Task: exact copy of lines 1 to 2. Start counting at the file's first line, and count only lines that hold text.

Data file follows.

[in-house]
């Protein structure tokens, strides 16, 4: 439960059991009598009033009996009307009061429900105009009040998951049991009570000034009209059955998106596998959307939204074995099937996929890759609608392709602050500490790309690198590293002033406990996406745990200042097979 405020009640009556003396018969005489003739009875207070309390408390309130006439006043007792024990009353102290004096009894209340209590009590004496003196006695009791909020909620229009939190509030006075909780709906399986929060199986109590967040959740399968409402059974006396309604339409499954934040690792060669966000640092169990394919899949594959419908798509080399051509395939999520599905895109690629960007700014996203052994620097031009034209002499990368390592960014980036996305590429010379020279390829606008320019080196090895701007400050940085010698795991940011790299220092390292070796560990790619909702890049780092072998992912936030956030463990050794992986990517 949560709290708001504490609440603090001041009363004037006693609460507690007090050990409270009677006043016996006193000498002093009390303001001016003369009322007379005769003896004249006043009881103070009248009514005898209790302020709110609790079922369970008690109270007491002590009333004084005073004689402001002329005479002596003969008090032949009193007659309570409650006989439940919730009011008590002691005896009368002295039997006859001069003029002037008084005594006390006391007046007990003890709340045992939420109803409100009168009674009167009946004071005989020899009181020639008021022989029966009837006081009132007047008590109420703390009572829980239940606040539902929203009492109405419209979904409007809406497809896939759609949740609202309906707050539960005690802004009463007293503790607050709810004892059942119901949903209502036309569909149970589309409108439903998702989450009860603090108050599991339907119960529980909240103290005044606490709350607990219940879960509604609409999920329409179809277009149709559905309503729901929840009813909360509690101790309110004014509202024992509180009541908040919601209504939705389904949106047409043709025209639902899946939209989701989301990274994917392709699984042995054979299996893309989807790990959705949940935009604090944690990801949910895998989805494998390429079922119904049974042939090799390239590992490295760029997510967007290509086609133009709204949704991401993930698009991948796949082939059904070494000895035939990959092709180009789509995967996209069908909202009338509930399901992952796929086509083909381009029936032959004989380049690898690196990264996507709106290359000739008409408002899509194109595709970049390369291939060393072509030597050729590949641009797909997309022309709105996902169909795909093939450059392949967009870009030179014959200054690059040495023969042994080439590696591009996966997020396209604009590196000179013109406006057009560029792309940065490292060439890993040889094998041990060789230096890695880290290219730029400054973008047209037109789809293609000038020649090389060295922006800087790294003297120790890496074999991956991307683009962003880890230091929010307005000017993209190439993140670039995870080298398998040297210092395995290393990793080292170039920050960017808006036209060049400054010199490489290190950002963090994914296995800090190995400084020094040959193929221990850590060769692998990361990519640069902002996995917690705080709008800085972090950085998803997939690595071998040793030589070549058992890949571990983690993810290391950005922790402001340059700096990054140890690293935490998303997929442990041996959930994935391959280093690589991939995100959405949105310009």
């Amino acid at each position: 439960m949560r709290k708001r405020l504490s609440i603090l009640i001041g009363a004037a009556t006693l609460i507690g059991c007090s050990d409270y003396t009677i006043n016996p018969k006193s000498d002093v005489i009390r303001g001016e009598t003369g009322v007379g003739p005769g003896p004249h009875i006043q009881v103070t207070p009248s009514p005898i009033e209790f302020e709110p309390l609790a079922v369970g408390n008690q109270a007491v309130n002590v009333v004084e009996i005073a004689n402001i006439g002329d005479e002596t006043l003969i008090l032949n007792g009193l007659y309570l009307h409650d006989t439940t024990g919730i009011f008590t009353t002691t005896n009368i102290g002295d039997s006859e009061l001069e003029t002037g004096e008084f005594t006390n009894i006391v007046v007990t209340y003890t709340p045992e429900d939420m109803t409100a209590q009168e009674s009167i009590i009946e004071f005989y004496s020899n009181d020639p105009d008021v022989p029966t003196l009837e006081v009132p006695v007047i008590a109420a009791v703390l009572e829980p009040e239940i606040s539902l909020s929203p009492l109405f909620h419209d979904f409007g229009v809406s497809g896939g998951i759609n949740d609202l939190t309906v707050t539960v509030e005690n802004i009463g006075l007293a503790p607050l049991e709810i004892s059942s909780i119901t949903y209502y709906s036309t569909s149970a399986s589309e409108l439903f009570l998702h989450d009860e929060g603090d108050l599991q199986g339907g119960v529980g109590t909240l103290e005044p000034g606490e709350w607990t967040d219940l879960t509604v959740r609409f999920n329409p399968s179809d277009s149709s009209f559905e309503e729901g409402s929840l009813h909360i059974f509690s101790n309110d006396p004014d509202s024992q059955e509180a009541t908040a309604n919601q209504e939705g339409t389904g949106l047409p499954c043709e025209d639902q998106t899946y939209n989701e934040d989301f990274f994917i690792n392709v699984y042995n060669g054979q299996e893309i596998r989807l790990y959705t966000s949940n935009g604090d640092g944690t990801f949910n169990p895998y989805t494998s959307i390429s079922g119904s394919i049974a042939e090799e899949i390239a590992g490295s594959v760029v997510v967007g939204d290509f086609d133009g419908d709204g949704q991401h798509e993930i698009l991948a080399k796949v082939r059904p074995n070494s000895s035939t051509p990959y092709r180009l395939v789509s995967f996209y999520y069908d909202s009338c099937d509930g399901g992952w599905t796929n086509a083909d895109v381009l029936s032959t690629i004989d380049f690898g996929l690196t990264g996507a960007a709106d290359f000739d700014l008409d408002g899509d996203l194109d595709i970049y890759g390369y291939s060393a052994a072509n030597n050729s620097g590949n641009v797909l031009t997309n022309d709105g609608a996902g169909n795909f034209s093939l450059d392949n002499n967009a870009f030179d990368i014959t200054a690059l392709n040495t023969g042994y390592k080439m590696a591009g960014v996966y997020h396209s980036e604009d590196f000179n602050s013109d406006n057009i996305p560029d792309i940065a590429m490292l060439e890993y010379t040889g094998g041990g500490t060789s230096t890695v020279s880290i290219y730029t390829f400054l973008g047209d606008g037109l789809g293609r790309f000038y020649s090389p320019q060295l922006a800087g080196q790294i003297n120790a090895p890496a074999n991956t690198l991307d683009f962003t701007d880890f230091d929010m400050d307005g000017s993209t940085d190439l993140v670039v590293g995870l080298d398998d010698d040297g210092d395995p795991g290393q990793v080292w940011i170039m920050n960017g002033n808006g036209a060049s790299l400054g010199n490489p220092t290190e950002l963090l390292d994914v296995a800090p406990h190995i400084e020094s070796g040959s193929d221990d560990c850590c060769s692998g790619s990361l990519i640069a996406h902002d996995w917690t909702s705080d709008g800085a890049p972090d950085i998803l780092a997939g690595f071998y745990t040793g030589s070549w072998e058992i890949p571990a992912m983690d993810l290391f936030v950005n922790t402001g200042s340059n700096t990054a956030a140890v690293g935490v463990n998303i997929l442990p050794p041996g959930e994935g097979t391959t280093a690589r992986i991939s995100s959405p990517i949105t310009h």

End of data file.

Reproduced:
[in-house]
């Protein structure tokens, strides 16, 4: 439960059991009598009033009996009307009061429900105009009040998951049991009570000034009209059955998106596998959307939204074995099937996929890759609608392709602050500490790309690198590293002033406990996406745990200042097979 405020009640009556003396018969005489003739009875207070309390408390309130006439006043007792024990009353102290004096009894209340209590009590004496003196006695009791909020909620229009939190509030006075909780709906399986929060199986109590967040959740399968409402059974006396309604339409499954934040690792060669966000640092169990394919899949594959419908798509080399051509395939999520599905895109690629960007700014996203052994620097031009034209002499990368390592960014980036996305590429010379020279390829606008320019080196090895701007400050940085010698795991940011790299220092390292070796560990790619909702890049780092072998992912936030956030463990050794992986990517 949560709290708001504490609440603090001041009363004037006693609460507690007090050990409270009677006043016996006193000498002093009390303001001016003369009322007379005769003896004249006043009881103070009248009514005898209790302020709110609790079922369970008690109270007491002590009333004084005073004689402001002329005479002596003969008090032949009193007659309570409650006989439940919730009011008590002691005896009368002295039997006859001069003029002037008084005594006390006391007046007990003890709340045992939420109803409100009168009674009167009946004071005989020899009181020639008021022989029966009837006081009132007047008590109420703390009572829980239940606040539902929203009492109405419209979904409007809406497809896939759609949740609202309906707050539960005690802004009463007293503790607050709810004892059942119901949903209502036309569909149970589309409108439903998702989450009860603090108050599991339907119960529980909240103290005044606490709350607990219940879960509604609409999920329409179809277009149709559905309503729901929840009813909360509690101790309110004014509202024992509180009541908040919601209504939705389904949106047409043709025209639902899946939209989701989301990274994917392709699984042995054979299996893309989807790990959705949940935009604090944690990801949910895998989805494998390429079922119904049974042939090799390239590992490295760029997510967007290509086609133009709204949704991401993930698009991948796949082939059904070494000895035939990959092709180009789509995967996209069908909202009338509930399901992952796929086509083909381009029936032959004989380049690898690196990264996507709106290359000739008409408002899509194109595709970049390369291939060393072509030597050729590949641009797909997309022309709105996902169909795909093939450059392949967009870009030179014959200054690059040495023969042994080439590696591009996966997020396209604009590196000179013109406006057009560029792309940065490292060439890993040889094998041990060789230096890695880290290219730029400054973008047209037109789809293609000038020649090389060295922006800087790294003297120790890496074999991956991307683009962003880890230091929010307005000017993209190439993140670039995870080298398998040297210092395995290393990793080292170039920050960017808006036209060049400054010199490489290190950002963090994914296995800090190995400084020094040959193929221990850590060769692998990361990519640069902002996995917690705080709008800085972090950085998803997939690595071998040793030589070549058992890949571990983690993810290391950005922790402001340059700096990054140890690293935490998303997929442990041996959930994935391959280093690589991939995100959405949105310009």